Elektron Analog Four
The Analog Four is something I’d recommend to anyone looking for a versatile, powerful, connectible, feature-rich synth with a near-limitless set of capabilities. It’s been on a ton of my stuff, most notably the bassline on the LA-4A track ‘America Kid’.
Some obscure Japanese thing I traded for a pack of gum and some old drink tickets. Nothing to see here. Please move along.
In all seriousness, I don’t know what to say about it. Owning one of these was a dream of mine for years. And if you can believe it, having it has been even better than I hoped it would be. It’s basically all over everything I’ve made since I got it, and it never ceases to surprise and amaze me.
Jomox AirBase 99, Oberheim Matrix 1000 & Korg Volca Keys
The Jomox AirBase 99 is a dope piece that’s often overlooked, and ultimately wound up discontinued. The desktop AirBase models get all the love, but this has all the same guts. Again, space is a premium in my studio, and before I got the 909, this made all kinds of fat Roland-style drum sounds. Not as popular as a 707, but way more analogue; not as legendary as a 909, but way more practical.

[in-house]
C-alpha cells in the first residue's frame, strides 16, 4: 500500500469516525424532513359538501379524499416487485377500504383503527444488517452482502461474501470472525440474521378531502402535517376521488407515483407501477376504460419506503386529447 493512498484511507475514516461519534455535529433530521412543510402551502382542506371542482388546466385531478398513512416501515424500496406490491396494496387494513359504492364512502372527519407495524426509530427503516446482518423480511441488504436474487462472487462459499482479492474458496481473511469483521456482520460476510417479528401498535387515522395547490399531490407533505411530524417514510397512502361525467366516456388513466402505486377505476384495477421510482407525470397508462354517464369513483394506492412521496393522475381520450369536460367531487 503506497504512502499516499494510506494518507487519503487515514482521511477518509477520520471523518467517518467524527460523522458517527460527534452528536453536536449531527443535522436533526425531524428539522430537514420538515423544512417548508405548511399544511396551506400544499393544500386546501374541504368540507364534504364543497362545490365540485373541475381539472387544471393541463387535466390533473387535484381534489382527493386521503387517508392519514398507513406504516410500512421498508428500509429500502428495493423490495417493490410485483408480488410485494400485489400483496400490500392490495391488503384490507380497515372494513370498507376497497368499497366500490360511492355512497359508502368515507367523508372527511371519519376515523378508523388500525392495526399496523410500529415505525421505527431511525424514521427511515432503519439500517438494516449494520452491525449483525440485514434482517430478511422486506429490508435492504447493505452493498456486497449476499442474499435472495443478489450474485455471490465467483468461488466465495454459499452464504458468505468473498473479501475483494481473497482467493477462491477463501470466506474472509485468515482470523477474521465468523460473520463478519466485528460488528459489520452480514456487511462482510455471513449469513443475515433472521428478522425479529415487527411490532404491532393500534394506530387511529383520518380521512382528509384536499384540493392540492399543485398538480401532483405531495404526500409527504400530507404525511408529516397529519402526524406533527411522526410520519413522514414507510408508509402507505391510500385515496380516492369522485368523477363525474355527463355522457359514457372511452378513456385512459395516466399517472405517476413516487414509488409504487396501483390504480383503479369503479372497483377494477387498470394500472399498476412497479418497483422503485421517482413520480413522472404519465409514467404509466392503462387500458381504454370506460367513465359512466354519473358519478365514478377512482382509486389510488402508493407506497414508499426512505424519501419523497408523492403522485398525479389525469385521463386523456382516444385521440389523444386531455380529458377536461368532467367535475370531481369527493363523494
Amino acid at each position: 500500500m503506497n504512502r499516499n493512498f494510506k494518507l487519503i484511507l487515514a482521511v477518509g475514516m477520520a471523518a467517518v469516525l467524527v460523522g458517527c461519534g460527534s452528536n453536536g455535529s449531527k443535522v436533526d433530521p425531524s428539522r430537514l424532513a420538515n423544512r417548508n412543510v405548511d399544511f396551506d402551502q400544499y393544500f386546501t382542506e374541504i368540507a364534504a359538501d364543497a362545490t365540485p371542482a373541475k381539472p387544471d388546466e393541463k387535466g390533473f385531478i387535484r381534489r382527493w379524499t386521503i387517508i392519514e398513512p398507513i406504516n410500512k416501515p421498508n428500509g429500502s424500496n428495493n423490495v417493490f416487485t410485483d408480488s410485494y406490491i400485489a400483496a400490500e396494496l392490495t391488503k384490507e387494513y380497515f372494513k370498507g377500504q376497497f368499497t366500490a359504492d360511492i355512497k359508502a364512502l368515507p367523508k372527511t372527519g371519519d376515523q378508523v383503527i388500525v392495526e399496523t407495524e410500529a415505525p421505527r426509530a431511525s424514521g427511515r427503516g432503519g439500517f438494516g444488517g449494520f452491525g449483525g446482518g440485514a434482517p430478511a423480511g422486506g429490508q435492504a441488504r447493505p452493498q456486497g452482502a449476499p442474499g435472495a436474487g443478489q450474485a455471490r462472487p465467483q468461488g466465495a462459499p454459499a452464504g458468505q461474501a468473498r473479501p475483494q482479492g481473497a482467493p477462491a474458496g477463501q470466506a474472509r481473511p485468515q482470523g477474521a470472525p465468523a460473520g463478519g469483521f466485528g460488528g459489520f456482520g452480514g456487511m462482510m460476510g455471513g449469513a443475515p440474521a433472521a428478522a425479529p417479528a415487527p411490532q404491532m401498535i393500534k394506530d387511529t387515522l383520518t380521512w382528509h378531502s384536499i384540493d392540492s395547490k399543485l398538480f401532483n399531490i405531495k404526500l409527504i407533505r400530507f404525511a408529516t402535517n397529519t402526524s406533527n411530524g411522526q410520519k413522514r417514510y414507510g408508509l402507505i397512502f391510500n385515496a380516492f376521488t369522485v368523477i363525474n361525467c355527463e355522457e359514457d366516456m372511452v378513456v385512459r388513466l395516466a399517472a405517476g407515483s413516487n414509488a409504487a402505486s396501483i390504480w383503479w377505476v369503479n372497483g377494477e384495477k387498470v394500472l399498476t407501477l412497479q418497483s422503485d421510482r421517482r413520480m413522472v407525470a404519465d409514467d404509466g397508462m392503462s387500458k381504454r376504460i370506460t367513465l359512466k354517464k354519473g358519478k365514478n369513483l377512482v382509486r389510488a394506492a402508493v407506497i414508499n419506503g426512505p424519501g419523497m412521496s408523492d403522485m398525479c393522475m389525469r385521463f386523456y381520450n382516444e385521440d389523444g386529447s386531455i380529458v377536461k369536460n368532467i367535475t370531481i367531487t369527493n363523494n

The Oberheim Matrix 1000 is my go-to poly. I never had the knack for that Oberheim sound, but once I got this, I understood why it made its way into so many studios. It’s perfect for making something elegant, musical or weird. It’s a key part of most of the tracks under my Amber alias, which you can find here.
In my opinion, the Korg Volca series synths are the inheritors of the Roland x0x units. Made for affordability and simplicity, they offer a lot of bang for their buck. You can hear this on my LA-4A track ‘Flare’ here.
Vermona DRM 1 Mk II
The next rack sits to my right while I’m working, and I nearly always have a hand on this badboy, the Vermona DRM1. Technically this is a Mark II, but it seems like it was the last stage before they switched to the Mark III. It’s all-analogue, which would draw some comparisons to the 808, but truthfully, it’s maybe the same species, but another animal. I usually end up patching this direct into the tube pre, because it can sound super raw when you push it hard. This one was pretty crucial to the Amber tracks, as well as my track ‘Cartesia’ on the recent Ambivalent EP on Delft.
One of the super nice features that this unit has is that the individual outs are TRS [insert] enabled. This means you can patch a voice out to an effect, and return it direct on the same channel to go back through the master output. Super handy for simple live effect, like pedals, as seen here with the Boss DD-6.